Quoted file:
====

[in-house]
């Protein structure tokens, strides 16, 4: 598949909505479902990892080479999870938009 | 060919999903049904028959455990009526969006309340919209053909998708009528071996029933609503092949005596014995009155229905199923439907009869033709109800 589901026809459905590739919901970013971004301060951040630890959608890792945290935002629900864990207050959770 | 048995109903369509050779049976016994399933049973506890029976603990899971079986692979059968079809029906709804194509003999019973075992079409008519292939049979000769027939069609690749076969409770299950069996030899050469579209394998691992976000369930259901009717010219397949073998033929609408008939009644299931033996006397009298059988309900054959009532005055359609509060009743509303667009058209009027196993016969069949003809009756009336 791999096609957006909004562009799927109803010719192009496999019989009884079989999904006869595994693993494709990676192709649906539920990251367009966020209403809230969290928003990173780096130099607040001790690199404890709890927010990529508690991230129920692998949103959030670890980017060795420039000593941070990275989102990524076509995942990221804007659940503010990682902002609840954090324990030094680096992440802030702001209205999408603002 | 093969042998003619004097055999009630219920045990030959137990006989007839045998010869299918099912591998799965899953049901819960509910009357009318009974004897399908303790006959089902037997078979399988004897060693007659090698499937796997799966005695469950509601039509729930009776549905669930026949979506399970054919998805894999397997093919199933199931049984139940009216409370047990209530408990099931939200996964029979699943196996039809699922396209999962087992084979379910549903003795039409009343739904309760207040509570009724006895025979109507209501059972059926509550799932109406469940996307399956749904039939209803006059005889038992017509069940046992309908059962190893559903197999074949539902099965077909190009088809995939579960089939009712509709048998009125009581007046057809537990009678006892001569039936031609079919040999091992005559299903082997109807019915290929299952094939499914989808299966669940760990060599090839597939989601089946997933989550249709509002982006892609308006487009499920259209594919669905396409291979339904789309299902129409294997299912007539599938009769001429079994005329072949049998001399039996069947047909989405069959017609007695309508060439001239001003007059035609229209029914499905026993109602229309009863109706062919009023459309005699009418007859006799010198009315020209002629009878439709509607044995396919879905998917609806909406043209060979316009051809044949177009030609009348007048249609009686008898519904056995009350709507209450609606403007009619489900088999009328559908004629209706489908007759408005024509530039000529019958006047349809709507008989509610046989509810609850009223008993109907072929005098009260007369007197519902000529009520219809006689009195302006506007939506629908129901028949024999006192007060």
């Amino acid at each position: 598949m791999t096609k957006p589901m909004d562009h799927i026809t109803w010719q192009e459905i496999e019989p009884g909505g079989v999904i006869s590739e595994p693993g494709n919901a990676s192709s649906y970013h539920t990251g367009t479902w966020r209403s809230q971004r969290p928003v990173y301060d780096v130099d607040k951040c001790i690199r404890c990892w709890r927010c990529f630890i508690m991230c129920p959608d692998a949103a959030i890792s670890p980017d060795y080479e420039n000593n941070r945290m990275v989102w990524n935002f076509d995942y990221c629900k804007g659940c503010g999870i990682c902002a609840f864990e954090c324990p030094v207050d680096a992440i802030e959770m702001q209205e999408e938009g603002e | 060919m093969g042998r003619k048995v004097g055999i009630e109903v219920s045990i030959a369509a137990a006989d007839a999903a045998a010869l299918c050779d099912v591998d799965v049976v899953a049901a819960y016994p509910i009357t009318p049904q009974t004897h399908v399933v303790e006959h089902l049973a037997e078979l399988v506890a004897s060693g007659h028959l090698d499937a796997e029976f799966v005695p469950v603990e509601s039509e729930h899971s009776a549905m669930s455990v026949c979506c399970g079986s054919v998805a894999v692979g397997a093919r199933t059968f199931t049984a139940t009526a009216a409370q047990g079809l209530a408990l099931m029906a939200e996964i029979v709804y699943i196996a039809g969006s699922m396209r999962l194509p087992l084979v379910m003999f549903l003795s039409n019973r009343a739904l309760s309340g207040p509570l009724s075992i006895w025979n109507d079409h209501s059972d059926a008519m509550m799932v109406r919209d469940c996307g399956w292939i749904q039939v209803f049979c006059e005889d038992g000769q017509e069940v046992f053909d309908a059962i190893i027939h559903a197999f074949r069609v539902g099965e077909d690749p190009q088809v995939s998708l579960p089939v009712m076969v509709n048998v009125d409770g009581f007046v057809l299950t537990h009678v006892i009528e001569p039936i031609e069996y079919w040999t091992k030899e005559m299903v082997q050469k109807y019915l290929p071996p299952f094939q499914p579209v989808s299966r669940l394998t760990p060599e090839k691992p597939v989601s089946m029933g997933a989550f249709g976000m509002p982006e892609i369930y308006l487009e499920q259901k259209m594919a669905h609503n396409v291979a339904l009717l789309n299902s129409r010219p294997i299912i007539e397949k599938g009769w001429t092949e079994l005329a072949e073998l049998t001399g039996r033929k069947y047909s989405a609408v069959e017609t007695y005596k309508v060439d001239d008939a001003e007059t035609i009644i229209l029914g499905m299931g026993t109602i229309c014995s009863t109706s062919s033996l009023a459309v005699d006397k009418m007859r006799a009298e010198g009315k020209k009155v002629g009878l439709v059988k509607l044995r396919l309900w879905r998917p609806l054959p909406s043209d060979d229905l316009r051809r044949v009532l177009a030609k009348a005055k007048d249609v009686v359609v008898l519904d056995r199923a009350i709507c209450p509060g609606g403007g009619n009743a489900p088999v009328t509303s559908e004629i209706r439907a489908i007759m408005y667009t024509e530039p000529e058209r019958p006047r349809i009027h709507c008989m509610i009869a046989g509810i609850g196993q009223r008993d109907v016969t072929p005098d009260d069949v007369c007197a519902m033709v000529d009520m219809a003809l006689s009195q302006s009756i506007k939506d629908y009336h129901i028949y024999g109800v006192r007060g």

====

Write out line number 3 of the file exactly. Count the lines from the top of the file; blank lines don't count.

């Amino acid at each position: 598949m791999t096609k957006p589901m909004d562009h799927i026809t109803w010719q192009e459905i496999e019989p009884g909505g079989v999904i006869s590739e595994p693993g494709n919901a990676s192709s649906y970013h539920t990251g367009t479902w966020r209403s809230q971004r969290p928003v990173y301060d780096v130099d607040k951040c001790i690199r404890c990892w709890r927010c990529f630890i508690m991230c129920p959608d692998a949103a959030i890792s670890p980017d060795y080479e420039n000593n941070r945290m990275v989102w990524n935002f076509d995942y990221c629900k804007g659940c503010g999870i990682c902002a609840f864990e954090c324990p030094v207050d680096a992440i802030e959770m702001q209205e999408e938009g603002e | 060919m093969g042998r003619k048995v004097g055999i009630e109903v219920s045990i030959a369509a137990a006989d007839a999903a045998a010869l299918c050779d099912v591998d799965v049976v899953a049901a819960y016994p509910i009357t009318p049904q009974t004897h399908v399933v303790e006959h089902l049973a037997e078979l399988v506890a004897s060693g007659h028959l090698d499937a796997e029976f799966v005695p469950v603990e509601s039509e729930h899971s009776a549905m669930s455990v026949c979506c399970g079986s054919v998805a894999v692979g397997a093919r199933t059968f199931t049984a139940t009526a009216a409370q047990g079809l209530a408990l099931m029906a939200e996964i029979v709804y699943i196996a039809g969006s699922m396209r999962l194509p087992l084979v379910m003999f549903l003795s039409n019973r009343a739904l309760s309340g207040p509570l009724s075992i006895w025979n109507d079409h209501s059972d059926a008519m509550m799932v109406r919209d469940c996307g399956w292939i749904q039939v209803f049979c006059e005889d038992g000769q017509e069940v046992f053909d309908a059962i190893i027939h559903a197999f074949r069609v539902g099965e077909d690749p190009q088809v995939s998708l579960p089939v009712m076969v509709n048998v009125d409770g009581f007046v057809l299950t537990h009678v006892i009528e001569p039936i031609e069996y079919w040999t091992k030899e005559m299903v082997q050469k109807y019915l290929p071996p299952f094939q499914p579209v989808s299966r669940l394998t760990p060599e090839k691992p597939v989601s089946m029933g997933a989550f249709g976000m509002p982006e892609i369930y308006l487009e499920q259901k259209m594919a669905h609503n396409v291979a339904l009717l789309n299902s129409r010219p294997i299912i007539e397949k599938g009769w001429t092949e079994l005329a072949e073998l049998t001399g039996r033929k069947y047909s989405a609408v069959e017609t007695y005596k309508v060439d001239d008939a001003e007059t035609i009644i229209l029914g499905m299931g026993t109602i229309c014995s009863t109706s062919s033996l009023a459309v005699d006397k009418m007859r006799a009298e010198g009315k020209k009155v002629g009878l439709v059988k509607l044995r396919l309900w879905r998917p609806l054959p909406s043209d060979d229905l316009r051809r044949v009532l177009a030609k009348a005055k007048d249609v009686v359609v008898l519904d056995r199923a009350i709507c209450p509060g609606g403007g009619n009743a489900p088999v009328t509303s559908e004629i209706r439907a489908i007759m408005y667009t024509e530039p000529e058209r019958p006047r349809i009027h709507c008989m509610i009869a046989g509810i609850g196993q009223r008993d109907v016969t072929p005098d009260d069949v007369c007197a519902m033709v000529d009520m219809a003809l006689s009195q302006s009756i506007k939506d629908y009336h129901i028949y024999g109800v006192r007060g």